While working off of a list of cinemagraph ideas generated in preproduction, there was a lot of room available for improvisation as the team discovered what worked, what didn’t and what new ideas were better. “Some people like Justin Timberlake; he took the spazzing out idea, that was his own. He said, ‘I have one, I have one,’” shared Matthias. “It definitely helped that one of the first people we went for was Justin Timberlake,” Richard added. “Once you can show other people Justin Timberlake, it kind of made it simpler. He had a lot of fun with it.”
Some of Richard and Matthias’ favourite cinemagraph portraits included the Rocky Horror Picture Show, Matthias’ “pickpocket” concept executed by the Vikings cast and the butt pinch, another improvised idea from the Silicon Valley cast. They are all great examples of how relying on the subject for the motion can result in extremely effective and shareable content pieces on social platforms. “You’re scrolling through, you wanna see a quick read, you want people to stop and see, ‘Woah! What was that?’” said Richard.
It doesn’t require an elaborate set-up, either. Matthias used a Canon 5D, LED lights, and a Marshall monitor to film the cinemagraphs against a simple backdrop. But in such a busy environment, they came with certain challenges and, naturally, a learning curve. “What’s extremely important is to plan the loop or the bounce; whatever you do, just plan the starting point and the ending point,” Matthias explained. “That is huge, obviously. That is the hardest part.” During the second day of the shoot, he discovered that he could export stills, touch them up in other photo editing software, and import them back in, which helped improve his cinemagraph deliverables for Entertainment Weekly on Day 2 and Day 3.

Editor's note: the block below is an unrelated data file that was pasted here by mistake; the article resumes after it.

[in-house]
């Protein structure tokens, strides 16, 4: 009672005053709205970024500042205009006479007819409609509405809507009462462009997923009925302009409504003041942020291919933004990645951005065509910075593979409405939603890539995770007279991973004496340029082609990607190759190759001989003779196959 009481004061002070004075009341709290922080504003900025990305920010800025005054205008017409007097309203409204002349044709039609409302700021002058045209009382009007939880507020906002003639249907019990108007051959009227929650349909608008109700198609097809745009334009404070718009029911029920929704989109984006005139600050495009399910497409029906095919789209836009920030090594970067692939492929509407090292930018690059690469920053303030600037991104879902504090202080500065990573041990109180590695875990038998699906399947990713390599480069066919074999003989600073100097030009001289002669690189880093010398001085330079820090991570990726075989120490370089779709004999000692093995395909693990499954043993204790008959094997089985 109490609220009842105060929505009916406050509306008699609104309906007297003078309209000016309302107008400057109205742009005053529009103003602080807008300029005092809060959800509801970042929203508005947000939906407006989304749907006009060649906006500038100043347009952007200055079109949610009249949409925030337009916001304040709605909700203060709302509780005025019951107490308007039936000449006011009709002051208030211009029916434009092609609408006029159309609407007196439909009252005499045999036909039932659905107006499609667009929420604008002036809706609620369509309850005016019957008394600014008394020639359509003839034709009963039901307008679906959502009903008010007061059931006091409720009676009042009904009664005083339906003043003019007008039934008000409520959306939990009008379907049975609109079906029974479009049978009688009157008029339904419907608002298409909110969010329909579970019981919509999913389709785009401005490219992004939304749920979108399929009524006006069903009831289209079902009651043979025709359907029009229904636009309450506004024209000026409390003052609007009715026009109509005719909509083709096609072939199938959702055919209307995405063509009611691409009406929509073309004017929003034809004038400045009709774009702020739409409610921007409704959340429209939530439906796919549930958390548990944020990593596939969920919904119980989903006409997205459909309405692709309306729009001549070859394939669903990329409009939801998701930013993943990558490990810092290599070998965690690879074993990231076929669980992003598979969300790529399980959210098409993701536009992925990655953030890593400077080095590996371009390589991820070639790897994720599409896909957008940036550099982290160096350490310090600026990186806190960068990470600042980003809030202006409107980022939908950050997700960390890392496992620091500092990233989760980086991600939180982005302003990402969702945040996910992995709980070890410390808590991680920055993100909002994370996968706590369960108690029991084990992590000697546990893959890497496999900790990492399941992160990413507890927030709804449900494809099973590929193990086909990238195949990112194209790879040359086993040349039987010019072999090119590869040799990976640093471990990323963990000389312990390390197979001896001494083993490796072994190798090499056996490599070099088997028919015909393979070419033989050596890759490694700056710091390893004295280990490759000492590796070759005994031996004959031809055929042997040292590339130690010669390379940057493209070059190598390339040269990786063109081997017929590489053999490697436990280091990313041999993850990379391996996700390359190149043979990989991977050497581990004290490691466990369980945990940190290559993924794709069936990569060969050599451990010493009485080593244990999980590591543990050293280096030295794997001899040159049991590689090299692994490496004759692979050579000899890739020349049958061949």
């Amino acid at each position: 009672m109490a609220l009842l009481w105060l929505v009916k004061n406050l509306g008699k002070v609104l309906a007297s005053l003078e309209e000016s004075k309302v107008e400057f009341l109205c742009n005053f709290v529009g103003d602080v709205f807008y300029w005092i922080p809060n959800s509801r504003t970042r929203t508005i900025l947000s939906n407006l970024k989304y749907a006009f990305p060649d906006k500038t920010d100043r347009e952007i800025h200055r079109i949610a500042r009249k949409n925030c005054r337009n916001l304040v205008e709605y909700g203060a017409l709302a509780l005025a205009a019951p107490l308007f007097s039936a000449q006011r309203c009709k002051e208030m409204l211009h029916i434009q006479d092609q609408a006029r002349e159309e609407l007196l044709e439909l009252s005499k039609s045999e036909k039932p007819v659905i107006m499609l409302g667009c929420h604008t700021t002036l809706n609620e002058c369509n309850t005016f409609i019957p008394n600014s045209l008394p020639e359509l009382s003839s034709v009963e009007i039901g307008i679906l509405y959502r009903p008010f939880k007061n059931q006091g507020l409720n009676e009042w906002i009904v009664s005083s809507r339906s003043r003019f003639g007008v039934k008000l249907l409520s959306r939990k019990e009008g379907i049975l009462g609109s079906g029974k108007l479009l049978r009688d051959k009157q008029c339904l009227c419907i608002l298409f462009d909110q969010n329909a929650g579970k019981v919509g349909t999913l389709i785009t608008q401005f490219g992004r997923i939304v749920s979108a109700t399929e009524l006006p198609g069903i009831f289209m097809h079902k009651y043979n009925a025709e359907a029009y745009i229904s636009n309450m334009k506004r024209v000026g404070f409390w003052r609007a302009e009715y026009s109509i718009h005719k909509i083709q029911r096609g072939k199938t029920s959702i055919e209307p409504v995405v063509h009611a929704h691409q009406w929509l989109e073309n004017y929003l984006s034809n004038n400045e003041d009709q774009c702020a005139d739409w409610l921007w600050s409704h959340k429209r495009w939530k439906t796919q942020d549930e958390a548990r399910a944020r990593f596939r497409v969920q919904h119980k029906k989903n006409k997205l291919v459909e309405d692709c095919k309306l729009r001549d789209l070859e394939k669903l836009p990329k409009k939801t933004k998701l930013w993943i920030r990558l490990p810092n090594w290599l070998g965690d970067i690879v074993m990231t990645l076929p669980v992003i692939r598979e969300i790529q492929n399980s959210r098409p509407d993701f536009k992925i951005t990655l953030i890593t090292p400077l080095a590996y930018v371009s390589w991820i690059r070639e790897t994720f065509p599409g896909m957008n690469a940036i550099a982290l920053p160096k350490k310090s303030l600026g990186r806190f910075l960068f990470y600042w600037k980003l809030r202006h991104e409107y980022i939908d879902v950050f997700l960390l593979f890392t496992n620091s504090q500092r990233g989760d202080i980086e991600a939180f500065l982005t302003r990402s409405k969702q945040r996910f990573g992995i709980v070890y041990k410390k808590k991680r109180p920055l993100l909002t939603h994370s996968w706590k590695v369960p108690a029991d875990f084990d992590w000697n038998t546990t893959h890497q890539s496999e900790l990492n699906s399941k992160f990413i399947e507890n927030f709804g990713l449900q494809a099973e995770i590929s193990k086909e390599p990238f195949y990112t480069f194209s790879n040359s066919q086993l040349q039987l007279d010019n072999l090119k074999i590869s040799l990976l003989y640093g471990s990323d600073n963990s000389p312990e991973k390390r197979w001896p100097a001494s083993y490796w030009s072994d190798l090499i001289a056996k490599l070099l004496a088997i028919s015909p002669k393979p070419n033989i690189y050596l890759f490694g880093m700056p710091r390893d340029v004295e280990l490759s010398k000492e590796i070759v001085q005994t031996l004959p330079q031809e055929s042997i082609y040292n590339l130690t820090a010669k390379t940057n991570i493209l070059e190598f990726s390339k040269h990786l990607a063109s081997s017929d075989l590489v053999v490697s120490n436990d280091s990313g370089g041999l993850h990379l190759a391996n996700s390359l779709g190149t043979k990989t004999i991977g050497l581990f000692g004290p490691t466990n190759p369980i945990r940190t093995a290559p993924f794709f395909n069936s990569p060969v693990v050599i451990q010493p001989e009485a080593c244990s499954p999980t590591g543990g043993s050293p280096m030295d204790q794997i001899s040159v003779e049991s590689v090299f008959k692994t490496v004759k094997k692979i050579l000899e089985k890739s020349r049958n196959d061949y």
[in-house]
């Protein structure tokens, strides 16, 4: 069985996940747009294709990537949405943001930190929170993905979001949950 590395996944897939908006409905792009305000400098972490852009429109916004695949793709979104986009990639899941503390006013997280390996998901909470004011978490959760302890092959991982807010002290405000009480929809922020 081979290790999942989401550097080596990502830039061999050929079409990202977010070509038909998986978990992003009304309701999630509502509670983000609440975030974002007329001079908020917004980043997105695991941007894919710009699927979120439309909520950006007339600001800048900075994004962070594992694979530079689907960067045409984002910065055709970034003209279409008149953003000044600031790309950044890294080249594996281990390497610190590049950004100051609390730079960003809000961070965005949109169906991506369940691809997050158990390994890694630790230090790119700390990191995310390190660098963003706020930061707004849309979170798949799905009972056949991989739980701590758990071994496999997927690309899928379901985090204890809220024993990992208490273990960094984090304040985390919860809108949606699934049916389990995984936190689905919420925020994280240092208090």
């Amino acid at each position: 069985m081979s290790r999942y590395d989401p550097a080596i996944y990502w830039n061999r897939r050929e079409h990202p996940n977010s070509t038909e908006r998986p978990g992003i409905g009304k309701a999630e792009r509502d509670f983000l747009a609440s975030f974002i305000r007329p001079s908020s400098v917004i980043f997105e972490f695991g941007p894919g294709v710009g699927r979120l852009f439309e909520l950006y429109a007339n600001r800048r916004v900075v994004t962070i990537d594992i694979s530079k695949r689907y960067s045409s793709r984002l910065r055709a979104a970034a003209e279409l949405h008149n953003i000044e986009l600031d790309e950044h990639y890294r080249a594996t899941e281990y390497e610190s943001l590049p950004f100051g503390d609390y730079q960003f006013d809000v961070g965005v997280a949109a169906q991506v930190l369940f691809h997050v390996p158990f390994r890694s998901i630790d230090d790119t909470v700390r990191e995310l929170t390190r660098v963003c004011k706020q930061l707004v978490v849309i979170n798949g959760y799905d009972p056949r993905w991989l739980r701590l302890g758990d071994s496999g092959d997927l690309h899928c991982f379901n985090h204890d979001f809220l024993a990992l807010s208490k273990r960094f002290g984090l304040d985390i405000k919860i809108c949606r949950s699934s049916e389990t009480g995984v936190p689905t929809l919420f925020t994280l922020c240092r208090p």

Cinemagraphs as a Part of Real-Time Social Media Storytelling, and Beyond
A portrait photographer who has shot musicians, athletes and politicians, Matthias’ largely works in entertainment these days. Amongst shoots for television programs American Horror Story and It’s Always Sunny in Philadelphia, he cites his recent shoot for AMC’s Preacher as one of his personal favourites. “We did something like 15 unique shots all on location, all different locations. I got to do video portraits as well.” When it comes to cinemagraphs, Matthias sees them as a way to push the event of creating something, and capturing the now on social media.
For photographers looking to incorporate them into their pitches, he recommends discussing the added benefit of cinemagraphs as content pieces. “It has a surprising quality, and because it’s surprising, people pay attention to it. Cinemagraphs can be so weird and so creepy and very surprising,” he described. “It creates more interest or more of a buzz, something else to talk about. It’s a way of using Instagram better as well, isn’t it?” Given the 41,000+ views and over 6,000 likes on Justin Timberlake and Anna Kendrick’s cinemagraph for Trolls on Entertainment Weekly’s Instagram, we’d have to agree.
We hope to continue to see cinemagraphs as a part of traditional shoots as well. As Richard told us, he would be interested to see if they could be created on a larger scale for a concept related to a show or a movie, or as an overall concept for a shoot. “Obviously social and video are big things now days with magazines, and hopefully we can incorporate that somehow, but we’re in the early stages.”